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Cindy Sherman's self-portraits fill the Broad's first ticketed exhibition

Michael Juliano
Written by
Michael Juliano

It's only appropriate that the Broad, a museum whose reputation has been spread by means of its continuous standby line and selfies from a mirrored chamber, would mount its first special exhibition about image. Visitors to the free museum have eagerly immersed themselves in the new art museum's social media-ready spectacle, but will they do the same for a fantastic ticketed exhibition? We'll soon find out if Cindy Sherman, a lucrative figure among art collectors, can prove just as bankable for museum visitors.

Cindy Sherman: Imitation of Life opens Saturday, June 11, at the Broad with more than 120 works from the contemporary photographer, mostly drawn from the Broad's own collection. Unlike the rest of the free museum, the special exhibition requires a $12 timed ticket.

For four decades, Sherman has acted as the photographer, director, makeup artist and model in her highly conceptual self portraits. Though her work has tackled everything from beauty and gender norms to her own art world fame, nearly all of Sherman's pieces—whether she's portraying a high-fashion model or a dirt-covered corpse—imply that all images, both photographic and personal, are fabricated.

Cindy Sherman, Untitled Film Still #47. Photograph: Courtesy the artist and Metro Pictures

The Broad's exhibition takes visitors on a comprehensive survey of the photographer's career, starting with 16 photos from her iconic late-'70s "Untitled Film Still" series and wrapping up with this year's silent film starlet-inspired works. In between, you'll find her clever takes on everything from high society women to clowns, as well as works from her stereotype-tackling come-hither "Centerfold" series.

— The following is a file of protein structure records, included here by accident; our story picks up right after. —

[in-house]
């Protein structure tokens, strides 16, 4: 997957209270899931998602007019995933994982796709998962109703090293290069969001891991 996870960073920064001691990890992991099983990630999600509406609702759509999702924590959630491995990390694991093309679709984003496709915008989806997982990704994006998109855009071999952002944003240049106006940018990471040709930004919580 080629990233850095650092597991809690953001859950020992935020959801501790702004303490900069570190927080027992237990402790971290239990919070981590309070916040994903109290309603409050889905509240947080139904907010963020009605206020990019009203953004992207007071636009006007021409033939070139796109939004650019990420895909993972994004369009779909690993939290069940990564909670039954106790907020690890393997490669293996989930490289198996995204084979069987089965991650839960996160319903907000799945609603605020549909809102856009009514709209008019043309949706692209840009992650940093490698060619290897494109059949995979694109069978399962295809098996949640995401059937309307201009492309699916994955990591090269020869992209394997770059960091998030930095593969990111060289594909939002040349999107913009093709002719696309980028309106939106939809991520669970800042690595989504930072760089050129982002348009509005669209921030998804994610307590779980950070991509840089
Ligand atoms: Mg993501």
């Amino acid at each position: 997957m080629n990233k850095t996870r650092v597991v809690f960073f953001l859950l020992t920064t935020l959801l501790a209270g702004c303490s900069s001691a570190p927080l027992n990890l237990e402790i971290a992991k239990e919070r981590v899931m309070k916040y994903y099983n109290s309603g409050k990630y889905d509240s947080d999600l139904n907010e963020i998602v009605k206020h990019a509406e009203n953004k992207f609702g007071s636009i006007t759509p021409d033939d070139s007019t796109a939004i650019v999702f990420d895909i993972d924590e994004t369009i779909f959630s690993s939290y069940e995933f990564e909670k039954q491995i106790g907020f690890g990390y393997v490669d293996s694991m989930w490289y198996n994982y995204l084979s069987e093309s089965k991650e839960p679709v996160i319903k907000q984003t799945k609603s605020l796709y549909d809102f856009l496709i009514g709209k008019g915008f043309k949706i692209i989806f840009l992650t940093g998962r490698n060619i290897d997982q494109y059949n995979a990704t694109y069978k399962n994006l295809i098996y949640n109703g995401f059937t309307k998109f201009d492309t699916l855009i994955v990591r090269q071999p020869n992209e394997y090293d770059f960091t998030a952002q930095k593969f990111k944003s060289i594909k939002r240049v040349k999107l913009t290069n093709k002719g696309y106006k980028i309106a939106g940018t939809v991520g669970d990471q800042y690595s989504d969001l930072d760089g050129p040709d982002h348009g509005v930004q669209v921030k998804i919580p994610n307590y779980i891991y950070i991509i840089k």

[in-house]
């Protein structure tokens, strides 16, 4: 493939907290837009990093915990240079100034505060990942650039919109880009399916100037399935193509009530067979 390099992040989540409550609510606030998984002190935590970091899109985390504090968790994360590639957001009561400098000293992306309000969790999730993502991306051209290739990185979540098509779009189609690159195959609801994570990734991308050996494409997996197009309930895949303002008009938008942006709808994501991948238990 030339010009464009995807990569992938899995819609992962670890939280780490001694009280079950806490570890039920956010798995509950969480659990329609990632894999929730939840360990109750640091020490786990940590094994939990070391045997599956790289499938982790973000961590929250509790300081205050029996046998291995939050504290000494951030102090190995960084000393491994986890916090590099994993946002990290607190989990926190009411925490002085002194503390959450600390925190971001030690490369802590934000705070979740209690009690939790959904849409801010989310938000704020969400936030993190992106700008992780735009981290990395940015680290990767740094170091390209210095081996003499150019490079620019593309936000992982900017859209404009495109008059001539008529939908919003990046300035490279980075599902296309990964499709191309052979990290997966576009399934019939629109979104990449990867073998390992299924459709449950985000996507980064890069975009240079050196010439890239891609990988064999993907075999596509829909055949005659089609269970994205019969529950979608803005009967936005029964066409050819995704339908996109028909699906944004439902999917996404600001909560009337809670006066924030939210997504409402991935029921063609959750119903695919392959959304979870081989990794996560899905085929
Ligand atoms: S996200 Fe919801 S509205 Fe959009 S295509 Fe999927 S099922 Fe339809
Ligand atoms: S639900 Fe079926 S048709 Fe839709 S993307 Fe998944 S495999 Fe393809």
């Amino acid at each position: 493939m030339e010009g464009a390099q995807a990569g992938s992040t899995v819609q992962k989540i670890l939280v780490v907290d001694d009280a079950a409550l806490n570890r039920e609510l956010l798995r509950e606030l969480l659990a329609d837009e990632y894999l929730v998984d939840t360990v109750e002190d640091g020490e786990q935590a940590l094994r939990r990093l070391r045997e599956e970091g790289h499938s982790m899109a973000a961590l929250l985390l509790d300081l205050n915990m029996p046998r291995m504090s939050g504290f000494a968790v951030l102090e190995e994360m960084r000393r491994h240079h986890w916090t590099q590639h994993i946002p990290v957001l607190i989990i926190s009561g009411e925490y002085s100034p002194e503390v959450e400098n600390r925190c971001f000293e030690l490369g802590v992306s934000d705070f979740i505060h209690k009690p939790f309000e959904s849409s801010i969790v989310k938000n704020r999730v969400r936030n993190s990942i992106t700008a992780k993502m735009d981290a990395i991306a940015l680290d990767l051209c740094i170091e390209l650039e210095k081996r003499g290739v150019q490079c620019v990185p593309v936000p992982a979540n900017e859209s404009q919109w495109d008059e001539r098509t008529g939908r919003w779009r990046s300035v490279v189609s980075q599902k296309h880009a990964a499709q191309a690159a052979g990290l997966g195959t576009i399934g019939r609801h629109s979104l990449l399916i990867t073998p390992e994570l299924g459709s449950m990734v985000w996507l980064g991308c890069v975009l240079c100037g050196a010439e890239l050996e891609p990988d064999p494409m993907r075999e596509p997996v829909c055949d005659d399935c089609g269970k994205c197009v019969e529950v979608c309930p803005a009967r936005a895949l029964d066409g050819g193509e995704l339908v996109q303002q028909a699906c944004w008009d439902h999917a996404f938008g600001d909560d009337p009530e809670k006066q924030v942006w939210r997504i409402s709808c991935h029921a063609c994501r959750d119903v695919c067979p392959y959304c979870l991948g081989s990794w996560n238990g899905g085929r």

Cindy Sherman, Untitled #92. Photograph: Courtesy the artist and Metro Pictures

So what does a special exhibition at the Broad actually look like? The museum has let the photographs speak for themselves with barely-there didactics along with pairs of accent-colored walls and floor-to-ceiling murals. It's a clean, polished and glossy experience in keeping with the rest of the museum.

"Imitation of Life" marks the first Sherman exhibition made with LA in mind, according to the Broad, so the career-spanning survey mostly draws from her cinematic-inspired images—but that could really be said about most of Sherman's catalog. The work will feel familiar to anyone who caught the Museum of Modern Art's touring retrospective only a few years ago, but it's the first Sherman show in LA since MOCA mounted an exhibition in 1997—of which the Broads were a major lender. While Eli and Edythe Broad's longstanding support of Sherman's work makes the exhibition convenient, it's not just an excuse to show off the strength of their collection; this is a chance for Angelenos to engage with seminal works they may have never encountered before.

Cindy Sherman, Untitled #512. Photograph: Courtesy the artist and Metro Pictures

For those who haven't been to the free museum since its opening last fall, you'll find some slight changes on the third floor space. Though Sherman's initial footprint in the main third floor gallery was small, her first floor-filling show has pushed a few works upstairs, namely Takashi Murakami's psychedelic murals. And though Robert Longo's stirring Ferguson charcoal isn't on view anymore, you can currently catch a glimpse of it from the central staircase's window into the collection vault.

The quiet hero of the Broad continues to be its unexpectedly slick app and audio tours. For the Sherman exhibition, the museum has recruited the likes of Molly Ringwald, Miranda July, John Waters, Jamie Lee Curtis and more to contribute tracks to its audio tour. Even if you don't plan on plugging in a pair of headphones while you're at the exhibition, it's worth a listen on your free time.

For some visitors, buying a ticket to the exhibition will be a business decision as much as a cultural one—missed out on this month's free reservations to the Broad and don't want to wait in line? Just fork over $12 to bypass the queue and see some extra artwork in the process. But we happen to think it's a compelling enough reason to visit on its own. 

Cindy Sherman: Imitation of Life runs at the Broad from June 11 to October 2. Timed tickets cost $12 and allow admission to the rest of the museum.

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